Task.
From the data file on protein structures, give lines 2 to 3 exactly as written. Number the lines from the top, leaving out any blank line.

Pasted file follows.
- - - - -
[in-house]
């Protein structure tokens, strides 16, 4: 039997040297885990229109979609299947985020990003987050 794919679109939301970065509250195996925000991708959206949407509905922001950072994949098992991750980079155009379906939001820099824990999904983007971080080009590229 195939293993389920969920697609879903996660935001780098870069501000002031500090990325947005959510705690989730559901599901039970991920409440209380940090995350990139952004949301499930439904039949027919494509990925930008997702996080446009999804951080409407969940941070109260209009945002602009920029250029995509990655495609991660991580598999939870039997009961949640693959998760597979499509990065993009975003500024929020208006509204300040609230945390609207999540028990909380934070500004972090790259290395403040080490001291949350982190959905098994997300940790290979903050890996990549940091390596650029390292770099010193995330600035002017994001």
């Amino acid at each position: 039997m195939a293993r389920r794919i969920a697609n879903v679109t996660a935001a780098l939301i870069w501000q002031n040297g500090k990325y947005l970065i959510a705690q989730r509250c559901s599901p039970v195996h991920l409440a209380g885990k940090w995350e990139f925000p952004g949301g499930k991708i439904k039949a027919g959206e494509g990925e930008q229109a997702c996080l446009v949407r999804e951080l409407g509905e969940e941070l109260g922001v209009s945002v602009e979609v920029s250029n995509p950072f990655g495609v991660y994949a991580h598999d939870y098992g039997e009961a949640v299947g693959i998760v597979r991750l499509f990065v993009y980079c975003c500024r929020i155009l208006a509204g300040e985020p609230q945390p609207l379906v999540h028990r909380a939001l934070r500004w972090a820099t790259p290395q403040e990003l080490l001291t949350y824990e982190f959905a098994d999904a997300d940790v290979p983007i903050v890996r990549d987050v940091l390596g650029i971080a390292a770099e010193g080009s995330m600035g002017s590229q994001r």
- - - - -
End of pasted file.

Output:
């Protein structure tokens, strides 16, 4: 039997040297885990229109979609299947985020990003987050 794919679109939301970065509250195996925000991708959206949407509905922001950072994949098992991750980079155009379906939001820099824990999904983007971080080009590229 195939293993389920969920697609879903996660935001780098870069501000002031500090990325947005959510705690989730559901599901039970991920409440209380940090995350990139952004949301499930439904039949027919494509990925930008997702996080446009999804951080409407969940941070109260209009945002602009920029250029995509990655495609991660991580598999939870039997009961949640693959998760597979499509990065993009975003500024929020208006509204300040609230945390609207999540028990909380934070500004972090790259290395403040080490001291949350982190959905098994997300940790290979903050890996990549940091390596650029390292770099010193995330600035002017994001």
């Amino acid at each position: 039997m195939a293993r389920r794919i969920a697609n879903v679109t996660a935001a780098l939301i870069w501000q002031n040297g500090k990325y947005l970065i959510a705690q989730r509250c559901s599901p039970v195996h991920l409440a209380g885990k940090w995350e990139f925000p952004g949301g499930k991708i439904k039949a027919g959206e494509g990925e930008q229109a997702c996080l446009v949407r999804e951080l409407g509905e969940e941070l109260g922001v209009s945002v602009e979609v920029s250029n995509p950072f990655g495609v991660y994949a991580h598999d939870y098992g039997e009961a949640v299947g693959i998760v597979r991750l499509f990065v993009y980079c975003c500024r929020i155009l208006a509204g300040e985020p609230q945390p609207l379906v999540h028990r909380a939001l934070r500004w972090a820099t790259p290395q403040e990003l080490l001291t949350y824990e982190f959905a098994d999904a997300d940790v290979p983007i903050v890996r990549d987050v940091l390596g650029i971080a390292a770099e010193g080009s995330m600035g002017s590229q994001r």